Does neighbourhood social capital aid in levelling the social gradient in the health and well-being of children and adolescents? A literature review
1 Department of Public Health, Ghent University, De Pintelaan 185 blok A, 9000, Ghent, Belgium
2 The Flemish Institute for Health Promotion and Disease Prevention, Gustave Schildknechtstraat 9, 1020, Brussels, Belgium
3 EuroHealthNet, Rue de la loi 67, 1040, Brussels, Belgium
4 University of Iceland and The Directorate of Health, Saemundargata 101, Reykjavik, Iceland
5 Universidad de la Laguna, Pabellón de Gobierno, C/Molinos de Agua s/n, 38207, La, Laguna, Spain
6 National Institute of Public Health, Srobarova 48, 10042, Prague, Czech Republic
7 Child and Adolescent Health Research Unit (CAHRU), School of Medicine, University of St Andrews, Medical and Biological Sciences Building, North Haugh, St Andrews, Fife KY16 9TF, UK
8 Present address: Department of General Practice and Primary Care, Ghent University, De Pintelaan 185, B-9000, Ghent, Belgium
9 Present address: Research Foundation – Flanders (FWO), Egmontstraat 5, 1000, Brussels, Belgium
BMC Public Health 2013, 13:65 doi:10.1186/1471-2458-13-65Published: 23 January 2013
Although most countries in the European Union are richer and healthier than ever, health inequalities remain an important public health challenge. Health-related problems and premature death have disproportionately been reported in disadvantaged neighbourhoods. Neighbourhood social capital is believed to influence the association between neighbourhood deprivation and health in children and adolescents, making it a potentially interesting concept for policymakers.
This study aims to review the role of social capital in health inequalities and the social gradient in health and well-being of children and adolescents. A systematic review of published quantitative literature was conducted, focussing on (1) the mediating role of neighbourhood social capital in the relationship between socio-economic status (SES) and health-related outcomes in children and adolescents and (2) the interaction between neighbourhood social capital and socio-economic characteristics in relation to health-related outcomes in children and adolescents. Three electronic databases were searched. Studies executed between 1 January 1990 and 1 September 2011 in Western countries (USA, New Zealand, Australia and Europe) that included a health-related outcome in children or adolescents and a variable that measured neighbourhood social capital were included.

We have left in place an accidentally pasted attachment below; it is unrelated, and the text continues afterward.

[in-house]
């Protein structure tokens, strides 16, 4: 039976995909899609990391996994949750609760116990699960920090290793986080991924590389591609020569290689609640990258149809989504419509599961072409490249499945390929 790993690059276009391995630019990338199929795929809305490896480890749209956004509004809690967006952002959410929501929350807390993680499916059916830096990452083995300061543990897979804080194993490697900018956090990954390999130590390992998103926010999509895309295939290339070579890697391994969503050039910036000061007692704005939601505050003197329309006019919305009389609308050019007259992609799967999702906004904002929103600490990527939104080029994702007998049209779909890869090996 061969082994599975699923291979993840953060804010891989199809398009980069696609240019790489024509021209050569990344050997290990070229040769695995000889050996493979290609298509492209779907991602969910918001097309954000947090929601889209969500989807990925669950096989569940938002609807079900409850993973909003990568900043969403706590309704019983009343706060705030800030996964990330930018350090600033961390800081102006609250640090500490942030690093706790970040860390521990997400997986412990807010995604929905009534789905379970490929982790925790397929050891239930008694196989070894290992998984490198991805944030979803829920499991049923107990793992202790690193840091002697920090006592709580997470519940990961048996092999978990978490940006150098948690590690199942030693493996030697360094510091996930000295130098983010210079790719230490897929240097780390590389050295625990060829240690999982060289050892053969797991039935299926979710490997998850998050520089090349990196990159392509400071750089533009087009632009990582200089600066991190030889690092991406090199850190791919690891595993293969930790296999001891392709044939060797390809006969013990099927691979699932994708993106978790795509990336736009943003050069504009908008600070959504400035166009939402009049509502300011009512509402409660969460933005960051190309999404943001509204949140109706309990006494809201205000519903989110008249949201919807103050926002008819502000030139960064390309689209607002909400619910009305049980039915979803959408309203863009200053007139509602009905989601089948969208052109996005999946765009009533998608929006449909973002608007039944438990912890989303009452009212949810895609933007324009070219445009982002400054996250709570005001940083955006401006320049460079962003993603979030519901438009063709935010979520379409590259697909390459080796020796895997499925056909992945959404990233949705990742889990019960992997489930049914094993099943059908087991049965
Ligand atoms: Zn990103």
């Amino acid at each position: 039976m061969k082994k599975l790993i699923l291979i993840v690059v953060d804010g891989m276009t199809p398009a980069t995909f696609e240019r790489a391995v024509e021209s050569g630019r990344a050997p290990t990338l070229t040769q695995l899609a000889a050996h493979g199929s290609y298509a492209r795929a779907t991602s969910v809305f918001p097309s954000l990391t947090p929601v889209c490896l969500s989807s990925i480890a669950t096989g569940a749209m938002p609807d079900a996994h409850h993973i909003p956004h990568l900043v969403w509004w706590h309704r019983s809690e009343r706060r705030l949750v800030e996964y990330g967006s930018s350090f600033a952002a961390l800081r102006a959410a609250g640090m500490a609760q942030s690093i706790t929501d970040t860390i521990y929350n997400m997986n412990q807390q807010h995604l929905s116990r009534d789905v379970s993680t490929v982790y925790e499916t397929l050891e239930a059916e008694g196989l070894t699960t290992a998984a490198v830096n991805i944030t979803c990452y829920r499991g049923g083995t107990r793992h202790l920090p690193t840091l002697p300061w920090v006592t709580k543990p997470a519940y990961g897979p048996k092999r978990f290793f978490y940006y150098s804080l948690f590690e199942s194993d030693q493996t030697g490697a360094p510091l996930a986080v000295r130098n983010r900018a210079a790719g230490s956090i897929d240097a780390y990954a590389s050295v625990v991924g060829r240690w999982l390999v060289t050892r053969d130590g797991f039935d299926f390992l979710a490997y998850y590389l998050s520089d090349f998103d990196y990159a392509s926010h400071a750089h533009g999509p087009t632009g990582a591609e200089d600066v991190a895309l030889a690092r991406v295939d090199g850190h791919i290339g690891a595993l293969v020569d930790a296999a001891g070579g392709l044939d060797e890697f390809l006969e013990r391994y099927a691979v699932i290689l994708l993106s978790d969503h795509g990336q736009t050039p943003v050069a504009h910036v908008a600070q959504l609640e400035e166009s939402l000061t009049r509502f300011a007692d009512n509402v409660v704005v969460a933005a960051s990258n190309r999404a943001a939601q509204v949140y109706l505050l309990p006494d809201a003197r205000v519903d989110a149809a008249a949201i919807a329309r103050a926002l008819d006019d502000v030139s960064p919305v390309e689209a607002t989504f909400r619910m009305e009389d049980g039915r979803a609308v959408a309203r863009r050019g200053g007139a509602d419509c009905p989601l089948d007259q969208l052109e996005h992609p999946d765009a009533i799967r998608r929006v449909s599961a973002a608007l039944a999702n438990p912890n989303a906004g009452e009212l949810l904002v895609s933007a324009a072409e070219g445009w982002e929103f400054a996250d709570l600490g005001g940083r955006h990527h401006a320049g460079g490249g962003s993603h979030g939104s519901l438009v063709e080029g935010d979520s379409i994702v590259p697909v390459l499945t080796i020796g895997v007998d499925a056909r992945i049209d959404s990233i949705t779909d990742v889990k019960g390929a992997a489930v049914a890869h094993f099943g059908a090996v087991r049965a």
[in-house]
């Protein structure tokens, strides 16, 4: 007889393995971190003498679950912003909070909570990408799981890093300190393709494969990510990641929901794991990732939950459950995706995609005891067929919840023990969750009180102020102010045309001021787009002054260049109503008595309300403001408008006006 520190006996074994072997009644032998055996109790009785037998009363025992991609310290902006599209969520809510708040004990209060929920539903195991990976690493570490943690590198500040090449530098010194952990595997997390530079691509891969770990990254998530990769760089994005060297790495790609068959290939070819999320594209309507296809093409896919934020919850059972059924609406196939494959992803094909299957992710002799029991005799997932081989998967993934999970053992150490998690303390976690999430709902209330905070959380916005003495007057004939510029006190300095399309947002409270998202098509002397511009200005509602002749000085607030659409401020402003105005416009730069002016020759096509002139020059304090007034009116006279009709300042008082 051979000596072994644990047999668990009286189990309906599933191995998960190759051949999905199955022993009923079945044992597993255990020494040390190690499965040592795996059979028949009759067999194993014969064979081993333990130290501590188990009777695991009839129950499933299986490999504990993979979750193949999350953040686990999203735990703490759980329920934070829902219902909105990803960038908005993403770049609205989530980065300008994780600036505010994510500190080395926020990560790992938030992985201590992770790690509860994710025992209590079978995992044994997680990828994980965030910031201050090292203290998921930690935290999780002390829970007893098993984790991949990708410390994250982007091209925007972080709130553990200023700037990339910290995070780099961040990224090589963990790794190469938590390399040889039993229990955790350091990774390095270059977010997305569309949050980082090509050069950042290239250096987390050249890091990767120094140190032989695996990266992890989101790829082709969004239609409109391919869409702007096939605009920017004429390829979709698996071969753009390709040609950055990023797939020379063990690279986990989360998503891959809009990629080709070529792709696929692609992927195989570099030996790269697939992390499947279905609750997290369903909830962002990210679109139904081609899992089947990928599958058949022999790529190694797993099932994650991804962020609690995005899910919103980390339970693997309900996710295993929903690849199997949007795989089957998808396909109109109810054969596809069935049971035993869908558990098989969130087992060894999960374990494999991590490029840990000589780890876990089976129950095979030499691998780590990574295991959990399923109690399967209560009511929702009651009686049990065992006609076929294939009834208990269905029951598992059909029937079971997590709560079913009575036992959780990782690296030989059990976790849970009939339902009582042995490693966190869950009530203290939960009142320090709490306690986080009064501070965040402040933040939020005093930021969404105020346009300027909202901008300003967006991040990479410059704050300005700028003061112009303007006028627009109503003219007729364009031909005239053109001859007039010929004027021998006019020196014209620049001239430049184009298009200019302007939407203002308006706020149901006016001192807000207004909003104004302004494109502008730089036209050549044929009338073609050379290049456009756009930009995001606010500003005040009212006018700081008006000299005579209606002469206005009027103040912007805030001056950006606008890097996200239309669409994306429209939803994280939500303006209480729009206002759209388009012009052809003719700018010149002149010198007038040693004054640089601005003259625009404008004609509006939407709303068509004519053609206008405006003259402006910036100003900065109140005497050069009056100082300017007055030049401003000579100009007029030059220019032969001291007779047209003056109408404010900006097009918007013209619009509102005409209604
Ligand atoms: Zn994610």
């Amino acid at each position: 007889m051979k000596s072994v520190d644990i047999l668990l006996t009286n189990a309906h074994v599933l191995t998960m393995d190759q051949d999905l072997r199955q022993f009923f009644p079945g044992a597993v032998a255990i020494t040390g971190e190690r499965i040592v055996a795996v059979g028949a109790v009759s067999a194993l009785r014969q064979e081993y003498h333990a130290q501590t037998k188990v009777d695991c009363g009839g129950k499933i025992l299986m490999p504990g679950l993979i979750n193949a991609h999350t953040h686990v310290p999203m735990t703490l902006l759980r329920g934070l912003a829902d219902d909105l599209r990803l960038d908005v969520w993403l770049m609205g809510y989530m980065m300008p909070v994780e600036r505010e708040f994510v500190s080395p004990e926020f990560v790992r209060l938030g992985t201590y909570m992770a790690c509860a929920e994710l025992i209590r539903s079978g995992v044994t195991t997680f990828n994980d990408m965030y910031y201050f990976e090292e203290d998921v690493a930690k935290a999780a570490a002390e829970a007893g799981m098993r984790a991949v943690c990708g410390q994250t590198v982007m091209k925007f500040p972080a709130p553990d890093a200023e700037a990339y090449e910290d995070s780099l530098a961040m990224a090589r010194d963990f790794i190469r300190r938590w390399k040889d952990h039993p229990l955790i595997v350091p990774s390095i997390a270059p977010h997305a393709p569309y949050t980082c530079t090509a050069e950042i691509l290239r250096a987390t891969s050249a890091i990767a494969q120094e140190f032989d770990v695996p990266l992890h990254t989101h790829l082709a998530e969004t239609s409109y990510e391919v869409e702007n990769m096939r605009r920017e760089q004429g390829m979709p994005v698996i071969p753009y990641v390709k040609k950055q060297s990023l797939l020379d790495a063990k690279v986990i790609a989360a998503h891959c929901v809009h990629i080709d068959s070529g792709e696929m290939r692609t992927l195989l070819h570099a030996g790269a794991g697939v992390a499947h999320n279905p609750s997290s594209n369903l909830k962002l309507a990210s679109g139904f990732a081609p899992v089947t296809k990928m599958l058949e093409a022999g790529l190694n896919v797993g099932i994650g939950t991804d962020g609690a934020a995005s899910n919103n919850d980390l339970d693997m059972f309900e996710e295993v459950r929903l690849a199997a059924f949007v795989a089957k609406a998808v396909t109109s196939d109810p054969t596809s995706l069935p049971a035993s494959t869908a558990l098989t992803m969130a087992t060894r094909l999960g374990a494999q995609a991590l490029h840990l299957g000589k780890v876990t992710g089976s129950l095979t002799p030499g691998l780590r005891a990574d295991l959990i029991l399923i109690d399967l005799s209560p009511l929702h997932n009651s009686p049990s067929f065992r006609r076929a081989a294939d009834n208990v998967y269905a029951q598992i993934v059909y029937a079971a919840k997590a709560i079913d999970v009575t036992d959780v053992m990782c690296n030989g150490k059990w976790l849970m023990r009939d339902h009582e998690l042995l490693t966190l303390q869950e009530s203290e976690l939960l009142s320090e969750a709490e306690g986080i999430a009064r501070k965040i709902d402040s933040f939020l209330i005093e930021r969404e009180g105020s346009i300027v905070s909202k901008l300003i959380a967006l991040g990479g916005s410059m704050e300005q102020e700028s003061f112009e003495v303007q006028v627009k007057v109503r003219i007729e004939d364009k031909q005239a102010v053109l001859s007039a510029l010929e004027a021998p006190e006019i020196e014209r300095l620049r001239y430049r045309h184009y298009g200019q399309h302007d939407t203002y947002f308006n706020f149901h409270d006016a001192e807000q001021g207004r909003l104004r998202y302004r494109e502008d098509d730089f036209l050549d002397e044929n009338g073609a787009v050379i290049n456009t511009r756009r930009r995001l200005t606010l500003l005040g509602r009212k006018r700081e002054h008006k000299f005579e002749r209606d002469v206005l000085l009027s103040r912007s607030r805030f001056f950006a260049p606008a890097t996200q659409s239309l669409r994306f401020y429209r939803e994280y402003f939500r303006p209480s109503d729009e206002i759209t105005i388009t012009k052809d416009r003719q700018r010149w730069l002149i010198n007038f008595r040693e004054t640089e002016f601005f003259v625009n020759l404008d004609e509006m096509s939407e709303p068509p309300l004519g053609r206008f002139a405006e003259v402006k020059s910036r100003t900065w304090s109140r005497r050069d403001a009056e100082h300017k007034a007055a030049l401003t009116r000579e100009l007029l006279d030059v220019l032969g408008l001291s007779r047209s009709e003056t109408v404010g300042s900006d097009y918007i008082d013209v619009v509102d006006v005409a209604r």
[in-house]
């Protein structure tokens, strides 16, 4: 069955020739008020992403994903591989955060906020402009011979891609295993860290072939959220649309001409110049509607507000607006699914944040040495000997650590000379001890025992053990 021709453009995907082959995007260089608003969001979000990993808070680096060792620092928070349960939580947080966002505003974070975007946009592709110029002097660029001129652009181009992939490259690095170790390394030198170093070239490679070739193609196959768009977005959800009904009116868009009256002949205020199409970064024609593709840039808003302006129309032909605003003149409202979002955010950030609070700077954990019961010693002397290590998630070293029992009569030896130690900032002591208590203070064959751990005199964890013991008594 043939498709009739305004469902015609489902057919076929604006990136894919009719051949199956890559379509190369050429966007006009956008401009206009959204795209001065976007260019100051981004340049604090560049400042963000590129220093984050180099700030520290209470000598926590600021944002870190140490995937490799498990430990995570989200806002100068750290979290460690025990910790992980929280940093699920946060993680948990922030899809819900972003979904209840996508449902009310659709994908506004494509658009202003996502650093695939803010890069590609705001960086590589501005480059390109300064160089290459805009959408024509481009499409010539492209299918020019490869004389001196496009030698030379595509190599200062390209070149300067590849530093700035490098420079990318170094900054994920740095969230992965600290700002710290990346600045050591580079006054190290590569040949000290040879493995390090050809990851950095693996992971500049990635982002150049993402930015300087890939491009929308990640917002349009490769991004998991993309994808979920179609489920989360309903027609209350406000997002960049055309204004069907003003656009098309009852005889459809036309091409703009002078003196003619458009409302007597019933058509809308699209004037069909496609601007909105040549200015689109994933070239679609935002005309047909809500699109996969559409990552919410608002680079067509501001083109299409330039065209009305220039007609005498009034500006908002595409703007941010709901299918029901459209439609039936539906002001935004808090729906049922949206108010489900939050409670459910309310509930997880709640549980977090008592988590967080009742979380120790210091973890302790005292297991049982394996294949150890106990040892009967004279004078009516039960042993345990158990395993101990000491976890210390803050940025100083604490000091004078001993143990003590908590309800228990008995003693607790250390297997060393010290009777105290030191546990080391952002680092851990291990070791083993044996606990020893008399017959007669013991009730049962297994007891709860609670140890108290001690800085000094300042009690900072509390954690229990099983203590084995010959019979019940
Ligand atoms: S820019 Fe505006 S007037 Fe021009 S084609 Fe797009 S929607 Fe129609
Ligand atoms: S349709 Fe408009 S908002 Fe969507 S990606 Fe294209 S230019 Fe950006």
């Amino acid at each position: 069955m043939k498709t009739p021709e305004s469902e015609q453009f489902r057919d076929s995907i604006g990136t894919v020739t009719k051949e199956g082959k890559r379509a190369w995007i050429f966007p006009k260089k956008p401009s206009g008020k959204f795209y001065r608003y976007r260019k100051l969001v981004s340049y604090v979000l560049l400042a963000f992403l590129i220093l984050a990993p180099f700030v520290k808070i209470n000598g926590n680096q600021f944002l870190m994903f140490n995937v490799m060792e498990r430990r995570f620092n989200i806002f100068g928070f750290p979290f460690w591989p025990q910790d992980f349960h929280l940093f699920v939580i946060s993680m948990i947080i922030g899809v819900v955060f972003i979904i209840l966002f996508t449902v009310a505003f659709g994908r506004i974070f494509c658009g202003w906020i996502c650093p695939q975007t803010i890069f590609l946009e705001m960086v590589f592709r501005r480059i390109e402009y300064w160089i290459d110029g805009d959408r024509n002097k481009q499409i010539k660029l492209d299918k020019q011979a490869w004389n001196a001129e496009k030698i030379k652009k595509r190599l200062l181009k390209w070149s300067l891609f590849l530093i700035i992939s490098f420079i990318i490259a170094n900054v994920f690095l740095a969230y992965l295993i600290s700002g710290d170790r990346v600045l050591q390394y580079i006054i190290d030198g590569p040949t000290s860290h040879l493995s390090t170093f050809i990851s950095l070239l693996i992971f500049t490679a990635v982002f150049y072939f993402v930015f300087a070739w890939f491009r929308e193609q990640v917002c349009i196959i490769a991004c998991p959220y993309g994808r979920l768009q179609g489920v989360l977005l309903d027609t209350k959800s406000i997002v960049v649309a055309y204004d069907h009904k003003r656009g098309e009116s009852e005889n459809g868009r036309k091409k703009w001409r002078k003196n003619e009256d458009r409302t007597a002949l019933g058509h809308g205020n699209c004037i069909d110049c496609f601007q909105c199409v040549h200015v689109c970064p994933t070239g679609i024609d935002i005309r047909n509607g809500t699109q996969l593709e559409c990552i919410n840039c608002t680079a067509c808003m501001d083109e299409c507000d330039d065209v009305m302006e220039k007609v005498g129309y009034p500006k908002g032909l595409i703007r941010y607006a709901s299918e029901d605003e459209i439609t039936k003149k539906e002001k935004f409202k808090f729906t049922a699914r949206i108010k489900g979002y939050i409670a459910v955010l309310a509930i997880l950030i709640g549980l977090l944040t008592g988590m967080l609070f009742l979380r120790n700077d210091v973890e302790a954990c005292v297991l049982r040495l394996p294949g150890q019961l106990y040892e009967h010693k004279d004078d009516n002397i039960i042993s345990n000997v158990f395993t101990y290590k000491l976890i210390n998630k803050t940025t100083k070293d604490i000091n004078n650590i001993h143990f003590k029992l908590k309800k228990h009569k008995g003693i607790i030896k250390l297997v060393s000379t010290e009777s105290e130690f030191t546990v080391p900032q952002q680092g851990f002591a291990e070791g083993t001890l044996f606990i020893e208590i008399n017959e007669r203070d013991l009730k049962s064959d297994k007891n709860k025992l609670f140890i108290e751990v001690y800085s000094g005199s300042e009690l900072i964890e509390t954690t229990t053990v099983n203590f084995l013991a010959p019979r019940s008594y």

Eight studies met the inclusion criteria for the review. The findings are mixed. Only two of five studies confirmed that neighbourhood social capital mediates the association between neighbourhood deprivation and health and well-being in adolescents. Furthermore, two studies found a significant interaction between neighbourhood socio-economic factors and neighbourhood social capital, which indicates that neighbourhood social capital is especially beneficial for children who reside in deprived neighbourhoods. However, two other studies did not find a significant interaction between SES and neighbourhood social capital. Due to the broad range of studied health-related outcomes, the different operationalisations of neighbourhood social capital and the conceptual overlap between measures of SES and social capital in some studies, the factors that explain these differences in findings remain unclear.
Although the findings of this study should be interpreted with caution, the results suggest that neighbourhood social capital might play a role in the health gradient among children and adolescents. However, only two of the included studies were conducted in Europe. Furthermore, some studies focussed on specific populations and minority groups. To formulate relevant European policy recommendations, further European-focussed research on this issue is needed.